He said that when he/wife were special pioneers they were assigned to a territory that was worked every 3 weeks also, and he wondered why? The issues were the same there....the congregation loved to preach but wasn't so great at return visits. He told me the key wasn't working the territory MORE, it was working the territory BETTER. The majority of our territory probably thinks our purpose is giving a brief message and leaving a magazine or brochure. They probably don't even know about our Bible study program because it's never been offered to them. I think he's right because the couple times I've just up and offered it, the householder has accepted it. One time I left magazines with a young lady named Tatiana and asked her if she owned a Bible. She said her Dad had just given her one as a gift, but when she showed it to me it looked new as if she'd never opened it. I asked her if she wanted to learn how to use it and find out what's inside and she said yes! We had our first study Thursday and when I asked her when to do the next study, she said "tomorrow!" She's proving to be a great student, and I think maybe her husband will study too.
So he wants me to do return visits and especially in the morning when the big group goes out so that everyone can see that they're important. I also think that's important because before, when I tried to cut out early to make return visits my partner was VISIBLY upset and gave me a lecture enumerating (I kid you not, #1, #2 etc) reasons why house-to-house was important.
Meeting attentance is the other thing. We have 103 publishers with about 30 students w/kids attending. However, our average is 99 Wednesday night and 110 Saturday night. You can do the math. Even during the C.O. visit which usually produces huge numbers, we had a peak of only 140. He wants me to set the example in meeting attendance and encourage others to do the same when possible.
He said that in a few months if I feel like I need some excitement I should check out 2 congregations south of here--Cardenas and Rivas. Cardenas is on the south side of Lake Nicaragua really close to Costa Rica. It has 8 publishers. It's mainly rural and the town has no running water but apparently is beautiful and shows a really good response to the ministry. Rivas is the big city close to Cardenas. It has a couple congregations, but 1 of them only has 3 pioneers. I met a sister at the English conv. who's serving in Cardenas, so I'll have to pay her a visit and check it out.
For those of you who know Ollie, you know her affinity for her kitty bed. Well, unfortunately, that was one of the things we had to leave behind. My cat, Spencer, is enjoying it now at my parent's house :) Everything here is tile and wooden furniture so there's not a lot of soft fuzzy spots for Ollie to rest her laurels. As a result, we've caught her sleeping on a hammock that was on the ground, dirty clothes pile, and the bath mat. I finally took pity on her and went a couple weeks ago to Masaya to look for a bed for her. Masaya is the folk center of Nicaragua and you can find just about any kind of handcrafted good there. Anyway, we met a progressive Bible student there (she had her Watchtower lying on her stand) and she GAVE me this basket or canasta. Then the other Saturday when I came home from service, there was Ollie inside cuttin' her z's....Carmen had sewn her a pillow to go inside. Now, we all know Ollie hates having her picture taken but doesn't she look cute in her bed?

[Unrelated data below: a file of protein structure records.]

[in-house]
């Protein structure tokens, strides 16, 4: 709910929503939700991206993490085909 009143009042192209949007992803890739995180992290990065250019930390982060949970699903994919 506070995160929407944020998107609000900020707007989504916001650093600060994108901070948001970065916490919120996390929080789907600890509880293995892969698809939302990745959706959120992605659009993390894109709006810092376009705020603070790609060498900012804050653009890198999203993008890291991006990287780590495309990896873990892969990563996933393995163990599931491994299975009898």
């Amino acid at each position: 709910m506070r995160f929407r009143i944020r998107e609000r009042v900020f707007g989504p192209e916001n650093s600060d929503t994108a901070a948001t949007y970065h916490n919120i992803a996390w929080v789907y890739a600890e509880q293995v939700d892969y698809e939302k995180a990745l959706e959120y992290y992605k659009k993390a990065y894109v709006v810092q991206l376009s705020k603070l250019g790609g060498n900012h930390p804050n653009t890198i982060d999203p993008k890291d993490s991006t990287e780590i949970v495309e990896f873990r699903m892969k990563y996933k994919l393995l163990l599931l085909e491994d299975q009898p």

Everyone here makes fun of her in it because normally the canastas are used by vendors. They put their fruits, veggies, bread etc inside and walk around neighborhoods yelling out what they have for sale. Most of you who I've spoken with on the phone probably remember hearing them in the background because they start VERY early and end VERY late. Everyone says we should take Ollie around her her canasta yelling "Ollie Ollie 5 pesos!" I'm offended......she's worth so much more than 5 pesos :)
Last Sunday was election day here in Nicaragua. What does that have to do with the fish pictured above? Well, normally Sunday's a long day in service for us but due to the fervor surrounding the event it was suggested we don't go out that day. So here in the Castellon house we did what any good Witness would do under the circumstances--we cooked a big meal! No really, we bought these whole fish from a vendor who bikes around every morning selling his catch from the lake...they're called guapote. For you Spanish speakers, you'll recognize the relation to the word guapo (handsome). It's because the fish is apparently only found here in Nicaragua and tastes delicious by the way so they feel it's not just guapo, it's guapote!
For being a freshwater fish, it was delish. They opened him up and filled him with salt, garlic, basil, and chile and then fried him whole. We ate him with a squirt of lime and a side of rice with stewed tomatos/onions on top. Heaven! As you can see in the 2nd pic, I caught on pretty quick how to clean those bones right up!
As a side note, Miss Ollie enjoyed about 3 fish heads afterwards, so I'd say the day was a success.